This would make sense if you hadn’t have said even if Moash attempts redemption, you will still hate him. I think he has that potential through what I have read so far. I see Dalinar’s character arc as a pretty clear statement that ANYONE can find redemption through doing the right thing and attempting to atone for their mistakes. Which to be quite honest, I agree with. No one is un-redeamable. They can always start making the right decisions, and I actively hate American tv shows and movies always killing off characters as you describe, while trying to reach their redemption. I much prefer in Japanese anime where they actually reach a point of redemption, and don’t need to die. I guess I am a bit like Kaladin, as I don’t believe in punishment, I believe that turning the other cheek is the right thing especially on an individual level. If you’ve watchrd Avatar, the scene where Zuko apologizes to his Uncle and his Uncle’s instant forgiveness is my moral view on how to treat those who realize they were wrong and start the long and hard road towaed making up for what they have done and doing the right thing. I think if you hate Moash for killing Elhokar, and that sort of vengeance behavior, but want him to die as vengeance for his actions…isn’t that the same storming thing? Like don’t we uplift Kaladin for forgiving Roshone…who didn’t even really attempt to atone for what he did?
  37. 4 points
    TrEll I'm totally convinced
  38. 4 points
    This is a cool theory, and evidence wise I could see it being right, but it doesn't feel like it lines up narratively. Lift is from Rall Elorim. Book six is Lift's flashback book, so we will likely be seeing lots of Rall Elorim in the flashbacks. As well, there's a good chance her storyline in the modern portion of the book will see her returning to Rall Elorim and facing her past. If that's true, it doesn't make sense for book five to have a very significant plot about Rall Elorim and its secrets when book six will also have a plot about Rall Elorim and its secrets.
  39. 4 points
    I ship this thread with the mod’s ‘delete thread’ button. Some of these are just too cursed.
  40. 3 points
    -Bands of Mourning, ch. 28 So affecting metals inside someone seems to be a distinct possibility with the Bands, though seeing as Marasi notes how quickly the stores are used up a few seconds or so after she starts tapping you probably couldn't sustain that level of power for long. ¤_¤
  41. 3 points
    I honestly dont know how to reply to this given where you are in the series. At the end of OB, I was exactly where the OP is. I didn't like Moash's actions, but I did feel that they were justified in a very real sense. I felt sympathy for his actions and feelings. I felt that his logic was fairly rational, if misguided. In any sense, he was no worse than Dalinar or Szeth. Then RoW. I don't even want to say why my opinion changed, because I want @Jash to go into it clean, but please ping me when you have read it, because I would love to go in depth with you as to my reasons.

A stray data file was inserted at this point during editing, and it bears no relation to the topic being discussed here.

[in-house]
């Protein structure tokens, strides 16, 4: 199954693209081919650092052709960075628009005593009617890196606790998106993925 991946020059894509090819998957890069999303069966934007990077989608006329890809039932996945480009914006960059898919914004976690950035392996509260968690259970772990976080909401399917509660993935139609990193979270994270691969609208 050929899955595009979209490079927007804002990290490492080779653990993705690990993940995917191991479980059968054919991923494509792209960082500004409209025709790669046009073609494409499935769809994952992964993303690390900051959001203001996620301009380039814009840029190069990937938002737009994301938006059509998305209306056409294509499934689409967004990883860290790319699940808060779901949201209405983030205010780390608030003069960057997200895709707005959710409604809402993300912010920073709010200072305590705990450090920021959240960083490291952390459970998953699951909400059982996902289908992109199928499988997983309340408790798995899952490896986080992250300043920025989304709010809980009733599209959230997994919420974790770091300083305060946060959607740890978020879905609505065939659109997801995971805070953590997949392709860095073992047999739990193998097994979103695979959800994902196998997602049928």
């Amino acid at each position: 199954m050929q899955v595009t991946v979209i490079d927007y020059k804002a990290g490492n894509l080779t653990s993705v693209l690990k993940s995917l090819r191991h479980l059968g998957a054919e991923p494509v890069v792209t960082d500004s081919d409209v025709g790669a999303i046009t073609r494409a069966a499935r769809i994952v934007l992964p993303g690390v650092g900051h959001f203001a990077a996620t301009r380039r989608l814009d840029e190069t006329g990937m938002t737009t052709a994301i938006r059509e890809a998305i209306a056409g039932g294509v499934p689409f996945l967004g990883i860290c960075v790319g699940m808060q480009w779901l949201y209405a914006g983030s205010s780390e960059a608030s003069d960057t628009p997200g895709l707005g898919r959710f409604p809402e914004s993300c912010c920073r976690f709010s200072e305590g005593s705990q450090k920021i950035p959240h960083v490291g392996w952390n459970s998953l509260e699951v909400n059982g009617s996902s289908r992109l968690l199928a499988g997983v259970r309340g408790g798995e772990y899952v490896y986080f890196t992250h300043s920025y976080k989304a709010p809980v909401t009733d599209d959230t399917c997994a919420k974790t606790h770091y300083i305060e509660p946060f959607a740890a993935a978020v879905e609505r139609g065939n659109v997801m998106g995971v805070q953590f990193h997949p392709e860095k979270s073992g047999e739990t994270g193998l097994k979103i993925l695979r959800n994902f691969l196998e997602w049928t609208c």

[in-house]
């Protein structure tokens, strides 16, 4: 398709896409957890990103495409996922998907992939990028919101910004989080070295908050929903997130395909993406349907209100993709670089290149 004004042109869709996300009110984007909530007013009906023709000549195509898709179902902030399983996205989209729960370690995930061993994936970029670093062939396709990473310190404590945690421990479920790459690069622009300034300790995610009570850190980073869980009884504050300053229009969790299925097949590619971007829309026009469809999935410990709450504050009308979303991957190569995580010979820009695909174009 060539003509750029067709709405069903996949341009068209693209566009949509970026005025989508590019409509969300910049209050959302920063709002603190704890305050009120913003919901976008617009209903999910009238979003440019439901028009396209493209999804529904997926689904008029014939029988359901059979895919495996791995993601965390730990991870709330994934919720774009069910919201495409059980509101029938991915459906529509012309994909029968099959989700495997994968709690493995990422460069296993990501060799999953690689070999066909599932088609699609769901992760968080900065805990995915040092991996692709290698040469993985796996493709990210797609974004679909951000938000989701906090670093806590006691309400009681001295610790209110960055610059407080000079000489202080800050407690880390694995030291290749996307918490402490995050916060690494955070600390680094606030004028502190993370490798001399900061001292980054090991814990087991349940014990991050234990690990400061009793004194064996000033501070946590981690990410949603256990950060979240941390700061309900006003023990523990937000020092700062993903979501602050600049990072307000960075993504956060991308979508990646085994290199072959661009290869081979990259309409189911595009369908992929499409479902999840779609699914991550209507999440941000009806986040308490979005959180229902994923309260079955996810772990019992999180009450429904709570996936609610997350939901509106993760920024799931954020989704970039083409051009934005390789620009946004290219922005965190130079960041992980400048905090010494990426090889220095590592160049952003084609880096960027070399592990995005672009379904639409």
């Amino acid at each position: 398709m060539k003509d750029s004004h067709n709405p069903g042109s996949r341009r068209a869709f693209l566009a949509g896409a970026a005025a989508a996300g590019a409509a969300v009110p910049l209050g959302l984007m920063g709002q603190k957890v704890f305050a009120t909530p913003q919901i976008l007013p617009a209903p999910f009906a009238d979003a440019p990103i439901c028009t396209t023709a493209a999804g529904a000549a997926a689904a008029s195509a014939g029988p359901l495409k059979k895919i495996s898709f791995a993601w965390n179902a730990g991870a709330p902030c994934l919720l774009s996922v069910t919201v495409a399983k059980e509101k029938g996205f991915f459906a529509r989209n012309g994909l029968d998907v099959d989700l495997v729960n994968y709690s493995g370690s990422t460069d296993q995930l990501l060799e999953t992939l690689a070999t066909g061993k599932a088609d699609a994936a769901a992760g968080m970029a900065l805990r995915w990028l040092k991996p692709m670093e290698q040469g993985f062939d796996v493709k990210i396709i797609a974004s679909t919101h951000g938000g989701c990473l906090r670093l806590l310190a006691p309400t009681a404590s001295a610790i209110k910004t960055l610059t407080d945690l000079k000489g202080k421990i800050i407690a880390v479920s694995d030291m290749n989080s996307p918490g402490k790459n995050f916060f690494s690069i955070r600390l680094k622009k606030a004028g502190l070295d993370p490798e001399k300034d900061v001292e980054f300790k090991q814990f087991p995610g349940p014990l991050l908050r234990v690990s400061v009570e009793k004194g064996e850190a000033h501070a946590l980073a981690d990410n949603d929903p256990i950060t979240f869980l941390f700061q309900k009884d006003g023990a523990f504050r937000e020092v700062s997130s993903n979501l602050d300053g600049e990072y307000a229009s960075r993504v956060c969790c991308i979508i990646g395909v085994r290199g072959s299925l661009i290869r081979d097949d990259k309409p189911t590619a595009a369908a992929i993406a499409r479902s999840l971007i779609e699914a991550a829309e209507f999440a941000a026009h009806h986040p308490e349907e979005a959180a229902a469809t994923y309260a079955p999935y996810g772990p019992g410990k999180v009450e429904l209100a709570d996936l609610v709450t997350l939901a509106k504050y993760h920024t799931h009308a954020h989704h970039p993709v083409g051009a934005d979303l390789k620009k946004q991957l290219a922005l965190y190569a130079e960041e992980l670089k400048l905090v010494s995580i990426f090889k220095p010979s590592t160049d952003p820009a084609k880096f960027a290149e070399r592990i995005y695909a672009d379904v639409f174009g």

42. 3 points
    HELLO FELLOW 17th SHARDERS! I've been gone for 2 years now on my mission in Texas, I was very active before my mission, but I figured I'd just say hello on the introduction thread since it's been such a hot minute. You'll probably spot me theorizing about realmatics once I finish RoW and playing SE. It's good to be back in my favorite community!
  43. 3 points
    I was just thinking about how much theorising about the Fifth Ideal is based on what we know about the Skybreakers, so I went looking for the passage where we learn about it. Oathbringer, chapter 90 Context: Szeth and a bunch of other Skybreaker hopefuls are asking questions of some of Nale’s Skybreakers who are in charge of training new recruits. Notably, this description of the Fifth Ideal comes from people who have not sworn it. According to them, it is centuries since the last time someone swore the Fifth Ideal - which, unless I’m missing something, means that Nale is the only living person who has sworn the Fifth Ideal (for Skybreakers). He’s the only one who has done it in generations. Presumably he’s their only source for this information. And he’s insane. Couple that with how weird it sounds as a Radiant Ideal (the person who says ‘I am the law’ is usually not the good guy) and it looks like there’s something fishy going on. I think that what Szeth learns about the Fifth Ideal in OB is not actually true. Or if it is, it’s misleading.